Articles on this Page
- 12/23/15--09:56: _Clinton: 'I Really ...
- 12/23/15--12:59: _Southwest Plane Mak...
- 12/23/15--12:44: _Children Hid Upstai...
- 12/23/15--13:24: _$5,000 Stolen From ...
- 12/23/15--19:04: _Delays at Bradley f...
- 12/23/15--20:19: _Christmas Gifts Sto...
- 12/24/15--03:39: _2-Month-Old Baby Fo...
- 12/23/15--15:40: _Hartford Tries for ...
- 12/23/15--18:46: _Verizon, Sprint Owe...
- 12/23/15--15:37: _Hartford Stadium De...
- 12/24/15--01:59: _'You've Ruined Chri...
- 12/23/15--17:40: _Student Facing Felo...
- 12/24/15--02:31: _Connecticut Will Ra...
- 12/23/15--21:01: _Two Sentenced to De...
- 12/23/15--21:38: _90 Animals Rescued,...
- 12/23/15--23:35: _Japanese Journalist...
- 12/24/15--01:27: _Idaho Server Offere...
- 12/24/15--05:10: _7 Dead As Unseasona...
- 12/24/15--05:59: _Wife Dead, Husband ...
- 12/23/15--10:04: _Shoplifting Suspect...
- 12/23/15--09:56: Clinton: 'I Really Deplore' Trump's Campaign Tone
- 12/23/15--12:59: Southwest Plane Makes Emergency Landing in Oakland
- 12/23/15--12:44: Children Hid Upstairs During Manchester Home Invasion
- 12/23/15--13:24: $5,000 Stolen From Woman in Fraud Land Sale Scam: PD
- 12/23/15--19:04: Delays at Bradley for Fuel Disruption Issue During Holiday
- 12/23/15--20:19: Christmas Gifts Stolen From Family's North Haven Home
- 12/24/15--03:39: 2-Month-Old Baby Found Unresponsive, Bloody: Police
- 12/23/15--15:40: Hartford Tries for Third Casino in Connecticut
- 12/23/15--18:46: Verizon, Sprint Owe Customers Money
- 12/23/15--15:37: Hartford Stadium Developer Responds to $10 Million Overruns
- 12/24/15--01:59: 'You've Ruined Christmas': Man Makes Threat at Tax Office
- 12/23/15--17:40: Student Facing Felony Charge for Threats on Instagram
- 12/24/15--02:31: Connecticut Will Raise Minimum Wage in 2016: Report
- 12/23/15--21:01: Two Sentenced to Death for British Backpack Murders in Thailand
- 12/23/15--21:38: 90 Animals Rescued, Texas Property
- 12/23/15--23:35: Japanese Journalist Faces Execution in Syria
- 12/24/15--01:27: Idaho Server Offered Job Back After Giving Student Free Meal
- 12/24/15--05:10: 7 Dead As Unseasonal Storms Lash Southeast
- 12/24/15--05:59: Wife Dead, Husband Injured in Ellington Home
- 12/23/15--10:04: Shoplifting Suspect Faked Pregnancy to Avoid Arrest: Police
Hillary Clinton directly responded to Donald Trump's recent use of a vulgar term to describe her, telling the Des Moines Register Tuesday night that she is no longer surprised by the GOP frontrunner's insults, NBC News reported.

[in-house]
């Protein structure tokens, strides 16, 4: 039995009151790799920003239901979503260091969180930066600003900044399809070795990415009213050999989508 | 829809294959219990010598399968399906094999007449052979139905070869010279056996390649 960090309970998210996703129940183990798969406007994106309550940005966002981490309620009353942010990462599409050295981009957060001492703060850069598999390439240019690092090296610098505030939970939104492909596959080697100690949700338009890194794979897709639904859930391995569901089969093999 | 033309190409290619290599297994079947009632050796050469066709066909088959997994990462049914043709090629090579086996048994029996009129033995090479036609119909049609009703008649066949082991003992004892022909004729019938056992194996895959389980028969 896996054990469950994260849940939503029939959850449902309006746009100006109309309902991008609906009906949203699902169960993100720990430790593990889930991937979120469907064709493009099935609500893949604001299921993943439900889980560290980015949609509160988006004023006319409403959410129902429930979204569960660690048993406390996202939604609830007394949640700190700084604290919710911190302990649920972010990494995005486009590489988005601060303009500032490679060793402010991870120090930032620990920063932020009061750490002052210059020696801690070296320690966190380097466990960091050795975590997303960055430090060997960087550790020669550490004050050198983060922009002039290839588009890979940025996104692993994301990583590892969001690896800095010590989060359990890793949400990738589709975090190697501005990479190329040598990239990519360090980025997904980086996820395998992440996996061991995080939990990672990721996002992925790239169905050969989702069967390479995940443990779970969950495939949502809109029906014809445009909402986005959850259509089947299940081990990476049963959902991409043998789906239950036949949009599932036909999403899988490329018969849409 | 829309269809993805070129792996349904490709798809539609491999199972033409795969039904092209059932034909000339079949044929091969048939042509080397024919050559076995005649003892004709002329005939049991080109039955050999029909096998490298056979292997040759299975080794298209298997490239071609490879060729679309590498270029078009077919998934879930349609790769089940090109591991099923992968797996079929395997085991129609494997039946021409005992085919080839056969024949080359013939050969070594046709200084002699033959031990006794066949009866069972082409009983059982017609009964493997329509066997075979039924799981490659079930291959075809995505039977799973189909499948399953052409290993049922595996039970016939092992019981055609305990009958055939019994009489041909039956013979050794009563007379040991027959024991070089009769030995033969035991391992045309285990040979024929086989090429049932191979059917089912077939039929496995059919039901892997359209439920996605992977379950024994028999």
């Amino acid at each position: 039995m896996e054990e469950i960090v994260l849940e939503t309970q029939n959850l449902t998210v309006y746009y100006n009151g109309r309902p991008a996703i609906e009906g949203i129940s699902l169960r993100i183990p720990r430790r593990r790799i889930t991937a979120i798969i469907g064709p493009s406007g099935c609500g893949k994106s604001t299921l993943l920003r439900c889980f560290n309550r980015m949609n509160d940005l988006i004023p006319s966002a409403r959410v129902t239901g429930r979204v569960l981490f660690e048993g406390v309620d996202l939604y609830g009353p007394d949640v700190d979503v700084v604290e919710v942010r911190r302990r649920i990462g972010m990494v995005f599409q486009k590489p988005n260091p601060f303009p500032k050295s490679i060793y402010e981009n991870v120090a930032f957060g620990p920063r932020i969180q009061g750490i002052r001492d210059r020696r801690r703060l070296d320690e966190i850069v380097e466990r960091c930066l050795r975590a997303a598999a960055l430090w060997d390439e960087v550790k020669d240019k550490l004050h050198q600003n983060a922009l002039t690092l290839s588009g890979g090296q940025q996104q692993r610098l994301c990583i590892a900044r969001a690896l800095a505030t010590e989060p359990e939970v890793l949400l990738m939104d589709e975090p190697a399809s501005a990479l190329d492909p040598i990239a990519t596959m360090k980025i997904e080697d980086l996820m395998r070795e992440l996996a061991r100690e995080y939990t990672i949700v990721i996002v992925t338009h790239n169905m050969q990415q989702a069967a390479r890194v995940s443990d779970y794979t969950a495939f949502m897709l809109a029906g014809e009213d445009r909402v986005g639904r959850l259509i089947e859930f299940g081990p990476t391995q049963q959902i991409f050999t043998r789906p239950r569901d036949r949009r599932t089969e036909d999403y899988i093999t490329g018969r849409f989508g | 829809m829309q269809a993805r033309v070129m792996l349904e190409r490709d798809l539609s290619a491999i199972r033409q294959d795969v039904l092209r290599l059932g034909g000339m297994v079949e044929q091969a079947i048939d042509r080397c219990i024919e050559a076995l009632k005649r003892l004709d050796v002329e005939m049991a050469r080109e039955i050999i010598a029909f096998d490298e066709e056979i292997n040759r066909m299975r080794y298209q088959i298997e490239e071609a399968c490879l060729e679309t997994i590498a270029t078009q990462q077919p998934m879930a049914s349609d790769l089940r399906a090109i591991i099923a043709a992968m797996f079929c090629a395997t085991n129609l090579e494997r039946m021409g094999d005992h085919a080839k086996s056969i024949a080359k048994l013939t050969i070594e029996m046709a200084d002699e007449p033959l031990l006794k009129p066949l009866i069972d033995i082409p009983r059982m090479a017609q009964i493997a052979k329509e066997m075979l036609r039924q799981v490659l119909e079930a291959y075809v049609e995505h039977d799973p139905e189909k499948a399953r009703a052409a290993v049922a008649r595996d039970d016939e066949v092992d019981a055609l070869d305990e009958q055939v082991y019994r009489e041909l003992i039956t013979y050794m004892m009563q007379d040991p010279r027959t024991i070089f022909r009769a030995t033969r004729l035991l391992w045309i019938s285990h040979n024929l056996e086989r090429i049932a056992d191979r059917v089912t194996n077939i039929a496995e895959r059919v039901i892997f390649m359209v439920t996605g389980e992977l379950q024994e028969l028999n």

"I really deplore the tone of his campaign, the inflammatory rhetoric that he is using to divide people, and his going after groups of people with hateful, incendiary rhetoric," she said in an interview. "Nothing really surprises me anymore. I don't know that he has any boundaries at all. His bigotry, his bluster, his bullying have become his campaign. And he has to keep sort of upping the stakes and going even further."
The Des Moines Register interview was Clinton's first direct response to Trump's comments.
Photo Credit: Getty Images
In this file photo, Democratic president candidate Hillary Clinton speaks at the debate at Saint Anselm College December 19, 2015 in Manchester, New Hampshire.
A Southwest flight headed to Chicago experienced some maintenance issues Wednesday morning, the airlines stated, and landed safely back in Oakland where it had originated from four hours later.
The Southwest Flight 2547 landed back at Oakland International Airport shortly after 10 a.m. local time, according to FlightAware and NBC Bay Area's chopper overhead. Shortly beforehand, the plane descended to about 375 feet and flew by the tower in Oakland so air traffic controllers could visually inspect the landing gear.
NBC Bay Area caught up with the plane after it touched down, and spoke with passengers, many of whom seemed both shaken up and elated at the same time.
"We were all clapping and crying," said Ashley Stasio of San Francisco, who was on her way to visit her parents in Pittsburgh, Pennsylvania.
She explained that passengers didn't realize what was going on for some time. "But three hours in," she said, "I knew something wasn't right."
Once the flight attendants and pilots told the people on board what was happening, and that they had to stay in the air to burn fuel, Stasio said that "people started to panic at the end. You never know if they are telling you the truth."
She said the woman next to her was crying, others were holding hands and scores of passengers were on their phones. "I'm sure they were sending messages to loved ones," Stasio said.
"I don't mean to sound dramatic," she added. "But it was scary."
FAA spokesman Allen Kenitzer said the flight had to return to Oakland due to a "landing gear issue" and was burning off fuel over the Central Valley for several hours in the morning. The Southwest media team said in an email that the flight departed Oakland about 6 a.m. for Chicago Midway with 139 passengers onboard.
After takeoff, the captain in command made the decision to return to Oakland to check a maintenance item on the aircraft, Southwest said.
"Safety is of paramount importance," Southwest added in a statement. "We appreciate our customers’ patience while we work to get them to their final destinations for the holiday."
Firefighters responded with one truck and four engines to the airport in case the plane caught on fire when it landed, a fire dispatcher said.
Stasio said she's going to travel on Thursday to see her parents, as she's not ready to get on a plane so soon after what happened.
Photo Credit: NBC Bay Area
This story uses functionality that may not work in our app. Click here to open the story in your web browser.